While state laws vary, all 50 states permit you to express your wishes concerning medical treatment in injury or terminal illness situations and to select someone to communicate for you if you cannot communicate for yourself. Depending on the state, these documents are known as living wills, medical directives, health care proxies, or advance health care directives.

In South Carolina, you must fill out two separate forms to have a complete advance directive: a living will and a health care power of attorney (a.k.a. health care proxy). The purpose of these combined documents is to allow you to express your preferences concerning medical treatment in an extreme medical situation, including at the end of your life.

A living will specifies how you would like to be cared for should you be in a persistent vegetative state. If you would like to die naturally by removal of life support such as a feeding tube or ventilator, all parties are legally required to honor your wishes.
Meanwhile, the power of attorney grants decision-making authority to the individual named in the document. This person must abide by your living will, but he or she can make other important decisions not specifically covered in the living will. Stating your wishes legally, in writing, clarifies your desires for your physicians as well as family members so no one has to guess what you would have wanted.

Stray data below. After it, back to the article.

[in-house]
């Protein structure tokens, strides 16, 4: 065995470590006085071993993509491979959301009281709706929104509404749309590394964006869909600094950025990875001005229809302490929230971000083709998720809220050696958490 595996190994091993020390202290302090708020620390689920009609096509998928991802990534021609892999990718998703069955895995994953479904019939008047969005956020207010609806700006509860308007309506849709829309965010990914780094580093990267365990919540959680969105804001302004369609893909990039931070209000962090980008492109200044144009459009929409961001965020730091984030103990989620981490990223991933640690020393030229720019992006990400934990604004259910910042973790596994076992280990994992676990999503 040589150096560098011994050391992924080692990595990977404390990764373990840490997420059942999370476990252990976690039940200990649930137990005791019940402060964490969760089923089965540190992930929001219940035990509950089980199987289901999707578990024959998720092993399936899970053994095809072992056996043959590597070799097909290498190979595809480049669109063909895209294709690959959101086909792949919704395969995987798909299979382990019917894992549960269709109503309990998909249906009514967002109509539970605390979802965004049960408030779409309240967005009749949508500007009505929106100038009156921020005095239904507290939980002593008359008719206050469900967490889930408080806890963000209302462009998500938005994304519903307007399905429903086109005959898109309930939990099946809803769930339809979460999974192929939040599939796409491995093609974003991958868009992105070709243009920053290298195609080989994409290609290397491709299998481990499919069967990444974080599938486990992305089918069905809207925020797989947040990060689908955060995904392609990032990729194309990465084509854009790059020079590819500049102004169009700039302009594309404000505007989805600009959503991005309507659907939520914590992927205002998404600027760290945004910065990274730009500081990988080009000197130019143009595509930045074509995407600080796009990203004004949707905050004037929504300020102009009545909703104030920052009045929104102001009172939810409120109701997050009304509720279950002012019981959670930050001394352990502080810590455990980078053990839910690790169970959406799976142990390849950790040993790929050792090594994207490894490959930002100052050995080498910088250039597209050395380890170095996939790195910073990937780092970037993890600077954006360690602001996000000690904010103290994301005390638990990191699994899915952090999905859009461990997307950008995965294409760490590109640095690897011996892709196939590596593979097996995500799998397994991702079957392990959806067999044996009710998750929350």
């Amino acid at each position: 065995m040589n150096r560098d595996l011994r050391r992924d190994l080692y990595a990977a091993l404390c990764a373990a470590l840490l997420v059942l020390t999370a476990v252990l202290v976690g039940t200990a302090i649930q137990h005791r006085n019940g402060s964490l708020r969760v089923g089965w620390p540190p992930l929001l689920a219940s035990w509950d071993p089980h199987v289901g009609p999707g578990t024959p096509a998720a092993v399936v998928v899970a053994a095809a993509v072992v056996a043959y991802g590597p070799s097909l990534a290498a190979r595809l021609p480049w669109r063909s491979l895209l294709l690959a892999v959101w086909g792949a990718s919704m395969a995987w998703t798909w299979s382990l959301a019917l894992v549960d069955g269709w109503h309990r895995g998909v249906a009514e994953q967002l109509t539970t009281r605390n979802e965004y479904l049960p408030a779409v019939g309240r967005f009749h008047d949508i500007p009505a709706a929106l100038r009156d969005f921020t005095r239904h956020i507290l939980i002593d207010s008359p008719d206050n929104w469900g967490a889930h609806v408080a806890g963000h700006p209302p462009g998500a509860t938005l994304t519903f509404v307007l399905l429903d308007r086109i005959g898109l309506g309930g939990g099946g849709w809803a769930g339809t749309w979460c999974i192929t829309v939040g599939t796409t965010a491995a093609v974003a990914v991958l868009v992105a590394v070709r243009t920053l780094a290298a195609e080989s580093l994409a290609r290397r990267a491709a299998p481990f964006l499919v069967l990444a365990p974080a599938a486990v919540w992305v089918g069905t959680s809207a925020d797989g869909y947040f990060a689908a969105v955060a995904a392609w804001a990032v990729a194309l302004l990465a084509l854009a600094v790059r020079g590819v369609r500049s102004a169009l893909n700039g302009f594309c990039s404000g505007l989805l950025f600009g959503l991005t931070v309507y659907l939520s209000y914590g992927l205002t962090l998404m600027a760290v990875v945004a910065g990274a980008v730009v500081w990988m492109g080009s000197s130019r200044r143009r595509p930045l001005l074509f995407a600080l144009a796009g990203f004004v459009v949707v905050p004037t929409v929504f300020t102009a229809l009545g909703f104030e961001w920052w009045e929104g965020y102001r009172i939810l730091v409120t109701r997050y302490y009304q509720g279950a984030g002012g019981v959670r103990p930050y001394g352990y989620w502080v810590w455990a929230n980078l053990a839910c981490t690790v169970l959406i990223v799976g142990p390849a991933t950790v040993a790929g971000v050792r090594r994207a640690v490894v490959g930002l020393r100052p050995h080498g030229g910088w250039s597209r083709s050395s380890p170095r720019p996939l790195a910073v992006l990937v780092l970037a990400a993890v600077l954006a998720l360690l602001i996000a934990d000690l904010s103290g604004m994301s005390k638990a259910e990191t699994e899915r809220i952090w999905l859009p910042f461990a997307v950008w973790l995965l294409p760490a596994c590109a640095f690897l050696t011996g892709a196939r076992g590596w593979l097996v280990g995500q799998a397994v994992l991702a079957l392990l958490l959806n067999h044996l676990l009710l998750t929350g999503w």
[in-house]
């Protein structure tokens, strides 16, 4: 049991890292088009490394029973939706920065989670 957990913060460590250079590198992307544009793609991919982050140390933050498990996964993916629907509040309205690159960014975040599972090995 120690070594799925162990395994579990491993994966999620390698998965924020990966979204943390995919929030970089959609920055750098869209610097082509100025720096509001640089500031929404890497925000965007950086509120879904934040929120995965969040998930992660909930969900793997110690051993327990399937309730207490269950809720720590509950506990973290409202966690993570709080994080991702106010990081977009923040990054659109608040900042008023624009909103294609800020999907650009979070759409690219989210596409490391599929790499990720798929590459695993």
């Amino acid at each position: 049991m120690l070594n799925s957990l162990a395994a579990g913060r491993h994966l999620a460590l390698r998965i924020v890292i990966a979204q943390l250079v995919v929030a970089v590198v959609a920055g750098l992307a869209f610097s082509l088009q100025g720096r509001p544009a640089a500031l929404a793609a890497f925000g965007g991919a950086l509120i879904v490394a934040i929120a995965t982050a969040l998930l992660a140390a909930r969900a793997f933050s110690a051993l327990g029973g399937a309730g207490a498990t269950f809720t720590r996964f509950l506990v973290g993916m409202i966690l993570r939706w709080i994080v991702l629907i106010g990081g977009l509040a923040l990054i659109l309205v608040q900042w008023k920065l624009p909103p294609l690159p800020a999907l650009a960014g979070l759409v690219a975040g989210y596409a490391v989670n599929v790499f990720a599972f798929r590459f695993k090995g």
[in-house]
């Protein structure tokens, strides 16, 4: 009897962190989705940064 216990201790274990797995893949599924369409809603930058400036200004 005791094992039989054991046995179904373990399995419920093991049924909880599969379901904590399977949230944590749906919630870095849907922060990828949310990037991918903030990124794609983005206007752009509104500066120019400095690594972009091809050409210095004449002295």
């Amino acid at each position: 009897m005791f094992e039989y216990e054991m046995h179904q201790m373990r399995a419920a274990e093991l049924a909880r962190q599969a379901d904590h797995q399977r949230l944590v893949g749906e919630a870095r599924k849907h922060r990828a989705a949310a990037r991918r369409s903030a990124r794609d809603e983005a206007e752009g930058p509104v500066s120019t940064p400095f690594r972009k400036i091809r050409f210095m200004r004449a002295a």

If you are a parent, there is an even more compelling reason to get a plan in place: You can choose the guardians of your children should you become incapacitated or die. Again, laws vary from state to state. Better to make this decision while life is rosy and you can make a clear choice.

Other vital end-of-life documents include: a last will and testament; trust documents; life insurance policies; end-of-life instructions letter (regarding wishes not covered in will); and your organ donor card. It is recommended that you review your will and medical directives every three to five years or every time you experience a life changing event such as a marriage or divorce, birth or death in the family, change of financial status or employment, change of residence, etc.

About the money…
Financial documents are important when you die, of course, but documents such as tax returns and bank account information are also critical in many instances throughout life. If you or a family member cannot immediately put a finger on important documents, everything from student loan applications and mortgages to Medicaid or veteran benefits may be delayed.